Although it is evident that most RAE studies are referred to men's football, there is also evidence of this effect in women's football (Romann and Fuchslocher, 2013; Sedano et al., 2015; Van Den Honert, 2012). The results seem to show, regardless of the sport, a lower presence than in their male counterparts or even absence of the RAE. Vincent and Glamser (2006) compare the RAE of 1,344 17-year-old female and male soccer players included in the United States Olympic Development Program (ODP) in 2001. Results revealed a strong effect in the case of male's sport, compared to a weak effect in the case of women's. However, Sedano et al., (2015) conducted a study with 4035 female players from five levels of competition in Spain and the results revealed that the date of birth distributions of all the soccer players' groups, except for the lowest level, showed an overrepresentation of players born in the first quartile.
Despite the relative age effect is a widely studied topic, there are not too many studies with such a large sample, and to the best or our knowledge, there is no research aimed at the professional elite male football of the UEFA Confederation best leagues, correlating the variables players positions, and final classification. Therefore, the aim of this study is to verify the RAE in the professional male soccer of the ten best national leagues of the UEFA Confederation during the 2016/2017 season, as well as to verify the possible differences and correlations between the RAE and the players' position, and the final classification.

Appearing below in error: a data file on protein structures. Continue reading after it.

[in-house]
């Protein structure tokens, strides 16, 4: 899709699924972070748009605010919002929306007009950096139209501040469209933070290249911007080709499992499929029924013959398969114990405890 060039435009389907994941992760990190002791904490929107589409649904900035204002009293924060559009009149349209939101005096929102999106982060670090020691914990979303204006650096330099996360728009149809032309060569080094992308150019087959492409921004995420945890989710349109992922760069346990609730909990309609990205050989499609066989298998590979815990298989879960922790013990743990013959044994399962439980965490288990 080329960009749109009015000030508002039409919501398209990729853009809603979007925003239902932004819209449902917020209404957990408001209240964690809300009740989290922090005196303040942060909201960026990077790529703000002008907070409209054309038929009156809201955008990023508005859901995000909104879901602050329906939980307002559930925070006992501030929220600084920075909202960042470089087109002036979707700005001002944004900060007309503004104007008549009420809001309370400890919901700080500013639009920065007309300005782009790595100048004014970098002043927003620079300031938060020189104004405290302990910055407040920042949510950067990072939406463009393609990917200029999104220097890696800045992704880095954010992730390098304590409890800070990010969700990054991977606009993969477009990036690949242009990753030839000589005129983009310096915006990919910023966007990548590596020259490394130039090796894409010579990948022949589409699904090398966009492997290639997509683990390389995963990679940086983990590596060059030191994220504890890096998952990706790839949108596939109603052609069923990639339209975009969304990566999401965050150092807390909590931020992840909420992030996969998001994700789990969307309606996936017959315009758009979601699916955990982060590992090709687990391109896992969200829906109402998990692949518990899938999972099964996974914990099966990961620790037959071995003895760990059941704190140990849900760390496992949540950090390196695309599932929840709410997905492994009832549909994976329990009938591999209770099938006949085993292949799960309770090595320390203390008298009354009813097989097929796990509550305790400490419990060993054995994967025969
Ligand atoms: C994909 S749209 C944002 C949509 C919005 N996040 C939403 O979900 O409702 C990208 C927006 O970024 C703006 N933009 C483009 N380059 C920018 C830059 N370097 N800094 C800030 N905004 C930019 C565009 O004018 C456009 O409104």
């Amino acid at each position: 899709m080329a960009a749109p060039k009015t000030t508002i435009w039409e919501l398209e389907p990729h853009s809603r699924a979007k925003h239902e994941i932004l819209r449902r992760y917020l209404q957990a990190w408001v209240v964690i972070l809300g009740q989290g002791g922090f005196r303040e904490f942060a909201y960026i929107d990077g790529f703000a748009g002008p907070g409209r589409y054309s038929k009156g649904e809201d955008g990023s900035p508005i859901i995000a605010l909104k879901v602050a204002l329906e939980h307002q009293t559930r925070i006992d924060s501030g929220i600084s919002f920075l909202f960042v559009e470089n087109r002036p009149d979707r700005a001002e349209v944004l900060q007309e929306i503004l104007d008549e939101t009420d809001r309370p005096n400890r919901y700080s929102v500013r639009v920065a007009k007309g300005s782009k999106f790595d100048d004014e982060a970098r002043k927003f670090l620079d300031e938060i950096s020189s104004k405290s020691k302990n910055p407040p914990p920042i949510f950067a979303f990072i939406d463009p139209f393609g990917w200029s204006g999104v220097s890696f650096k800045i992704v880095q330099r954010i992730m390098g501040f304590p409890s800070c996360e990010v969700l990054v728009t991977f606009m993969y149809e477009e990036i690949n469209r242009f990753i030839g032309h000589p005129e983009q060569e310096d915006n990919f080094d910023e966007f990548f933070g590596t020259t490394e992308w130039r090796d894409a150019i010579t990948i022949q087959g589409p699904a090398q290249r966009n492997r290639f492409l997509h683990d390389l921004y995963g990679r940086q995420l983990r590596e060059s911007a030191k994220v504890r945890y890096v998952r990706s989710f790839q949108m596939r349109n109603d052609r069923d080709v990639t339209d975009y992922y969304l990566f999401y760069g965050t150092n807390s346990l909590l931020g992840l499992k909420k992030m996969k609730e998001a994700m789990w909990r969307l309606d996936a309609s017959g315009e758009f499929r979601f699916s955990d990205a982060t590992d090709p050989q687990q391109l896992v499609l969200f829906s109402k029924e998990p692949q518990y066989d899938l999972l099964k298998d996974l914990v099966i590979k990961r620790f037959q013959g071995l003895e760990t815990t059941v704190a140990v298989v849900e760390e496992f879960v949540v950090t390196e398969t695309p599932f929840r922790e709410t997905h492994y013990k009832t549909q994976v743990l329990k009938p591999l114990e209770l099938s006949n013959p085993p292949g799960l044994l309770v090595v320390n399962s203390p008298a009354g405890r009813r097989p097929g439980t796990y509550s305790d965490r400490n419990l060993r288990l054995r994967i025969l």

The universe of this study is composed of all the players of the top 10 leagues of the UEFA Confederation, corresponding to the 2016/2017 season (Table 1). The leagues analyzed were : Premier League (England), Ligue 1 (France), Santander League (Spain), Bundesliga (Germany), Serie A (Italy), Primeira Liga (Portugal), Eerste Klasse A (Belgium), SuperLig (Turkey), Bundesliga (Austria) and Eredivisie (Holland). The population under study is made up of 5201 male professional soccer players distributed in the 178 teams belonging to those leagues.
In the present study, different variables have been handled, being categorized and conceptualized in Table 2.
To select the 10 best leagues of the UEFA Confederation, the International Federation of Football History & Statistics (IFHHS) website was consulted, in order to verify the list "The strongest league in the world 2015" (published in January 2016). The information concerning this research was obtained from the websites www.livefutbol.com and www.transfermarkt.es, verifying the information with the official website of the corresponding soccer leagues: England (www.premierleague.com), France (www.ligue1.com), Spain (www.lfp.es), Austria (http://www.oefb.at). Germany (www.bundesliga.de), Italy (www.legaseriea.it), Portugal (www.ligaportugal.pt), Belgium (www.jupilerleague.be), Turkey (http://www.tff.org) and the Netherlands (www.eredivisie.nl). The year was divided into four quarters. Players born between January 1 and March 31, belong to the first quartile (Q1). Born between April 1 and June 30 were included in the second quartile (Q2). Those between July 1 and September 30 in the third quartile (Q3). Finally, players born between October 1 and December 31, belonged to the fourth quartile (Q4).
In the present study, a frequency analysis was carried out through the elaboration of contingency tables, showing both the frequency (fr) and the percentage (%). To check the homogeneity of the distribution throughout the four quartiles, an analysis of the frequencies observed and expected from the birth months was performed, using the chi-squared test (x2) and the degrees of freedom (gl), according to the different leagues under study. Most of the investigations assume the theory that the distribution is similar in all the quartiles of the year, that is, 25% of cases per quartile...